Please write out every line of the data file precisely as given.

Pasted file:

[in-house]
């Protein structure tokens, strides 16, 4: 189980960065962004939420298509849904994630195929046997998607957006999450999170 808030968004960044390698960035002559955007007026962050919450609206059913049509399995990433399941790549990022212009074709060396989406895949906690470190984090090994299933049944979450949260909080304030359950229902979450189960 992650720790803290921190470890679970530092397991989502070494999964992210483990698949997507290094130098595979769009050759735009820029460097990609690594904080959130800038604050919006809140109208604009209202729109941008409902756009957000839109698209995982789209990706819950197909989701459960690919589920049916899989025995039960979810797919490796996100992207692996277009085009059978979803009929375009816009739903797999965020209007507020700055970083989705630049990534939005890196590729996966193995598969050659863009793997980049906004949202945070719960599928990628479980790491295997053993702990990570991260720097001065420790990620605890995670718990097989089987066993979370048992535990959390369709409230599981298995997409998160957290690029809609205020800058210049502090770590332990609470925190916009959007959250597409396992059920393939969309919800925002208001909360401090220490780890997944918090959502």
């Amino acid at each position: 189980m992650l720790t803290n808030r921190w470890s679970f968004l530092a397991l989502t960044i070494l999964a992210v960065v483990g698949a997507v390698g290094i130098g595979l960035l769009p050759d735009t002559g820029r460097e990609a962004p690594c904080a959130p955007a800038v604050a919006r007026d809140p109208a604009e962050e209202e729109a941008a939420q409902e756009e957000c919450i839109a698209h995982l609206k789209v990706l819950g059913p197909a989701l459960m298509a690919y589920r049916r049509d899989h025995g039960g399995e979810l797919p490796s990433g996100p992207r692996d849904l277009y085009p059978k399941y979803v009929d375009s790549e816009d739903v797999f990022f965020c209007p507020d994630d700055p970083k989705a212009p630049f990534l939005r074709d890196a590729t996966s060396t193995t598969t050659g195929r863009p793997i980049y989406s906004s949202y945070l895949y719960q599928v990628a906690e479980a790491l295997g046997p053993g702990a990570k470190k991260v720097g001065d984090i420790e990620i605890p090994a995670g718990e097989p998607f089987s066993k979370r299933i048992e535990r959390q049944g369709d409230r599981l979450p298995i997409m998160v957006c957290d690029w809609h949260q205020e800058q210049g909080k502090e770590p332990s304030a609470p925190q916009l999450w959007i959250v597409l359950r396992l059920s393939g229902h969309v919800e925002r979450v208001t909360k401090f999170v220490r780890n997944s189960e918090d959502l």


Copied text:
[in-house]
């Protein structure tokens, strides 16, 4: 189980960065962004939420298509849904994630195929046997998607957006999450999170 808030968004960044390698960035002559955007007026962050919450609206059913049509399995990433399941790549990022212009074709060396989406895949906690470190984090090994299933049944979450949260909080304030359950229902979450189960 992650720790803290921190470890679970530092397991989502070494999964992210483990698949997507290094130098595979769009050759735009820029460097990609690594904080959130800038604050919006809140109208604009209202729109941008409902756009957000839109698209995982789209990706819950197909989701459960690919589920049916899989025995039960979810797919490796996100992207692996277009085009059978979803009929375009816009739903797999965020209007507020700055970083989705630049990534939005890196590729996966193995598969050659863009793997980049906004949202945070719960599928990628479980790491295997053993702990990570991260720097001065420790990620605890995670718990097989089987066993979370048992535990959390369709409230599981298995997409998160957290690029809609205020800058210049502090770590332990609470925190916009959007959250597409396992059920393939969309919800925002208001909360401090220490780890997944918090959502």
């Amino acid at each position: 189980m992650l720790t803290n808030r921190w470890s679970f968004l530092a397991l989502t960044i070494l999964a992210v960065v483990g698949a997507v390698g290094i130098g595979l960035l769009p050759d735009t002559g820029r460097e990609a962004p690594c904080a959130p955007a800038v604050a919006r007026d809140p109208a604009e962050e209202e729109a941008a939420q409902e756009e957000c919450i839109a698209h995982l609206k789209v990706l819950g059913p197909a989701l459960m298509a690919y589920r049916r049509d899989h025995g039960g399995e979810l797919p490796s990433g996100p992207r692996d849904l277009y085009p059978k399941y979803v009929d375009s790549e816009d739903v797999f990022f965020c209007p507020d994630d700055p970083k989705a212009p630049f990534l939005r074709d890196a590729t996966s060396t193995t598969t050659g195929r863009p793997i980049y989406s906004s949202y945070l895949y719960q599928v990628a906690e479980a790491l295997g046997p053993g702990a990570k470190k991260v720097g001065d984090i420790e990620i605890p090994a995670g718990e097989p998607f089987s066993k979370r299933i048992e535990r959390q049944g369709d409230r599981l979450p298995i997409m998160v957006c957290d690029w809609h949260q205020e800058q210049g909080k502090e770590p332990s304030a609470p925190q916009l999450w959007i959250v597409l359950r396992l059920s393939g229902h969309v919800e925002r979450v208001t909360k401090f999170v220490r780890n997944s189960e918090d959502l």